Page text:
The rest of this post is the best cautionary tale I have and the one thing I most often tell new writers and my words often fall on deaf ears until they suffer enough. So, read on and learn from my mistakes and from a few of my triumphs as well.
Sometimes in life we pursue something doggedly for all the wrong reasons but are still fortunate enough to come out on top. That’s been my writing career in a nutshell and has to be proof of something bigger out there that has our backs.
My big quest was writing three different books in three different genres despite advice from some very big names in the publishing world. The books each came out to great reviews from literary critics and loads of fan mail, which I took as an affirmation that I was unique. Really, I was just scared and arrogant.
Only one thing was missing, the money.
It’s easy to say it doesn’t matter but even a middle class lifestyle is very expensive and after awhile the low sales became hard to ignore. I was learning the hard way that there is a consequence for everything.
I’ve been a writer for over 20 years now and I’ve even gotten to write for some great big city newspapers and eventually became a syndicated columnist with a nationwide audience. That all sounds great, on the surface.
Frankly, most everyone who hears about what I’ve accomplished quickly starts to ooh and aah with a glint in their eye. The big American dream of writing a novel and having people not only read it but say they like it. I thought so too and for a while, despite the insider advice I was given I continued on my way. I was that sure that in the end I’d be proven right.
Of course, in order to be right, you have to know what it is you’re trying to prove. If I had thought to ask myself that little question I could have shaved a few years off of my old plan.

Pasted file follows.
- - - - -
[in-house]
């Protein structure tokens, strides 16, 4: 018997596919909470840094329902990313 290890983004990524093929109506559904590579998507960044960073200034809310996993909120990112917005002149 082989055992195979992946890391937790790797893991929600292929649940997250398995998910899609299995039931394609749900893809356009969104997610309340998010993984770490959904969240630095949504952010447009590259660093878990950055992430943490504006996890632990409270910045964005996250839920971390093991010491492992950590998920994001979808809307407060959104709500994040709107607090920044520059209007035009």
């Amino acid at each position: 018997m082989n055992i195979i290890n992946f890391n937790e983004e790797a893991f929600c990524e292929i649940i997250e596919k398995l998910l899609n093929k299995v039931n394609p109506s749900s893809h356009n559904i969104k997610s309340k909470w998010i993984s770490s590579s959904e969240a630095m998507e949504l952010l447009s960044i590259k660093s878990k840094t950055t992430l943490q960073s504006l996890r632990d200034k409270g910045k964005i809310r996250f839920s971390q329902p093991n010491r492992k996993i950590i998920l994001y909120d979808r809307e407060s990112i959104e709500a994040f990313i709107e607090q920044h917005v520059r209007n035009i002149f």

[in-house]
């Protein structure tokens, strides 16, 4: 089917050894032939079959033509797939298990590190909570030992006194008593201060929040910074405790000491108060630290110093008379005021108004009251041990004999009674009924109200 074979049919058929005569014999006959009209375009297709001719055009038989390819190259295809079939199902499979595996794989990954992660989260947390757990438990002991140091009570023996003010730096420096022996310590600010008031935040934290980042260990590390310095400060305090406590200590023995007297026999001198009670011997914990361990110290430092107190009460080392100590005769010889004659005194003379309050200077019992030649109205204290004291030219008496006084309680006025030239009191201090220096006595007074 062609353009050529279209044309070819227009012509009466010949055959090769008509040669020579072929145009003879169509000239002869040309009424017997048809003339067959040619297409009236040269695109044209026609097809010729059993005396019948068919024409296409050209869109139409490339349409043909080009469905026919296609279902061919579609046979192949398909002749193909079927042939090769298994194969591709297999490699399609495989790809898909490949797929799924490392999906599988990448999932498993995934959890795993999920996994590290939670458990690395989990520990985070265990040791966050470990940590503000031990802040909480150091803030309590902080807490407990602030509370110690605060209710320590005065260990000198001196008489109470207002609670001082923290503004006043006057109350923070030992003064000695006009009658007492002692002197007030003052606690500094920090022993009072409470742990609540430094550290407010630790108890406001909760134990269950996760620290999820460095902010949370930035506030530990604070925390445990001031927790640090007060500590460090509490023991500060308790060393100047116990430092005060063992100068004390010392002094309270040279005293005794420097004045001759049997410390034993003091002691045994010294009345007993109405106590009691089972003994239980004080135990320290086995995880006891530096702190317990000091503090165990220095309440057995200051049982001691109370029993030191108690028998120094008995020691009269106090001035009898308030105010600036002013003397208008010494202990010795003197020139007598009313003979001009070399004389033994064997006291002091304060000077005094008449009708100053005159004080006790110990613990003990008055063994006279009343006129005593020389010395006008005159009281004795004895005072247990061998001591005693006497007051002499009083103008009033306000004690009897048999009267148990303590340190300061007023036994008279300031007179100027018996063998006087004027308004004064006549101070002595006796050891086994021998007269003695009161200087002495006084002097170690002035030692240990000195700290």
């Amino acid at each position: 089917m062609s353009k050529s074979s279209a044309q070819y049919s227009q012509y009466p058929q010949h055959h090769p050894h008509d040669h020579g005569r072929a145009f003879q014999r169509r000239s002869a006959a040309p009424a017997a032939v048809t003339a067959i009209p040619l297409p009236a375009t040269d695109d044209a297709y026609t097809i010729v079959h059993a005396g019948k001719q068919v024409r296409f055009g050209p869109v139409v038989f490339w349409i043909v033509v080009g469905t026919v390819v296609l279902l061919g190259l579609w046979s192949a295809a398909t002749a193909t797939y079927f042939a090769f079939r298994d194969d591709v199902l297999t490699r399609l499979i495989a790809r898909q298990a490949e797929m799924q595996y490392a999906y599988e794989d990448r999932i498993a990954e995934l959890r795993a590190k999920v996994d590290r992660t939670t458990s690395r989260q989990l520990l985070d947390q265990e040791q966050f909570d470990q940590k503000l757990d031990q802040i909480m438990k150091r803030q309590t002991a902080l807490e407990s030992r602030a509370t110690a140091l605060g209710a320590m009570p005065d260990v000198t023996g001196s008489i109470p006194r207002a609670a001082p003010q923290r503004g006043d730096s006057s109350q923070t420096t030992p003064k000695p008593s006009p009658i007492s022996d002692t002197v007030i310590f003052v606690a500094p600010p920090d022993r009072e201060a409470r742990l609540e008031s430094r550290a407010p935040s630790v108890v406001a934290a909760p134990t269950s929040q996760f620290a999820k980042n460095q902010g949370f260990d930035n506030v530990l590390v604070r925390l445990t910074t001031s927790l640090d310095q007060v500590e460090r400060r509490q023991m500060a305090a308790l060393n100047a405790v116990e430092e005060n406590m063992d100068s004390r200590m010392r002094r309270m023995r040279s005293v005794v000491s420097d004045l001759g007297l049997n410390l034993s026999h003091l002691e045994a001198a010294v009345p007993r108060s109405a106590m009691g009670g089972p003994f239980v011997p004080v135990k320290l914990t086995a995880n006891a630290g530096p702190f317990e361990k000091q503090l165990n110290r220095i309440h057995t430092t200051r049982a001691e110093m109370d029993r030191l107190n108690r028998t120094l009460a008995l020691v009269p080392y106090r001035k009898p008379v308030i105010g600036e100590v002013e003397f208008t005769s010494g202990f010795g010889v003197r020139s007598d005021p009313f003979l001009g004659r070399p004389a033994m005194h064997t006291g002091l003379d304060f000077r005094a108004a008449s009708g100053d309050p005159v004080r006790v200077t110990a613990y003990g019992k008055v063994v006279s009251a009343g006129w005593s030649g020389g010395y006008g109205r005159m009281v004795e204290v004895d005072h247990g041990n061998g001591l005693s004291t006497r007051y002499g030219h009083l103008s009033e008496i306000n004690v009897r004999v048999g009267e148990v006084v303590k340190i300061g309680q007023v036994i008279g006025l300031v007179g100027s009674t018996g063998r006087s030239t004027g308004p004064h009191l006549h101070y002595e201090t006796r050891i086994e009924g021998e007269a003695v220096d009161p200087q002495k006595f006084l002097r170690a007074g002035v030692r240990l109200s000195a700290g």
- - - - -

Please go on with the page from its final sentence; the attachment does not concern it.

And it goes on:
However, I didn’t ask myself too many questions at all. I was busy confusing what I was doing for a living with the definition of who I am, which is so much simpler. My old thinking meant there were a few things I needed to prove and that took precedence.
Let me tell you, when someone has their self worth tied up in a project there will be no swaying them off of their path until they wear themselves out. It takes a real insider to the publishing game to spot the one large mistake I’ve made that has quite literally cost me. By switching genres, one right after the other, I built three smaller audiences instead of steadily building one large one.
In publishing a certain amount of stick-to-it has big payoffs. That’s probably a good motto for life in general.
There was also no amount of praise that could shut off that yapping little voice in my head. Instead it got harder for me to climb up the publishing ladder. Fortunately, even talented fools can catch a break.
Thanks to a little jump out of a perfectly good plane and a very patient literary agent, Rachelle Gardner, I started doing things differently.
Two years ago, I went skydiving while on a writing assignment and when I landed safely I made a promise that day to do whatever my agent, Rachelle asked me to do and this time no arguing or cutting corners. First on the list was choosing a genre, thrillers, which was where I started my career with my first novel, Wired and sticking with it. Things are not only easier now but there’s a focused plan and my new political thriller, The List is in Rachelle’s hands.
August 2nd even marks the start of the new blog by all of Rachelle’s clients, www.WordServeWaterCooler.com, so that we can all pass on what we’ve learned from years of writing. That was the key all along. Once I learned that it’s not all about me I was able to finally take in some advice and just be of service. Life is no longer about some magical destination, it’s just a journey with a few friends. More adventures to follow.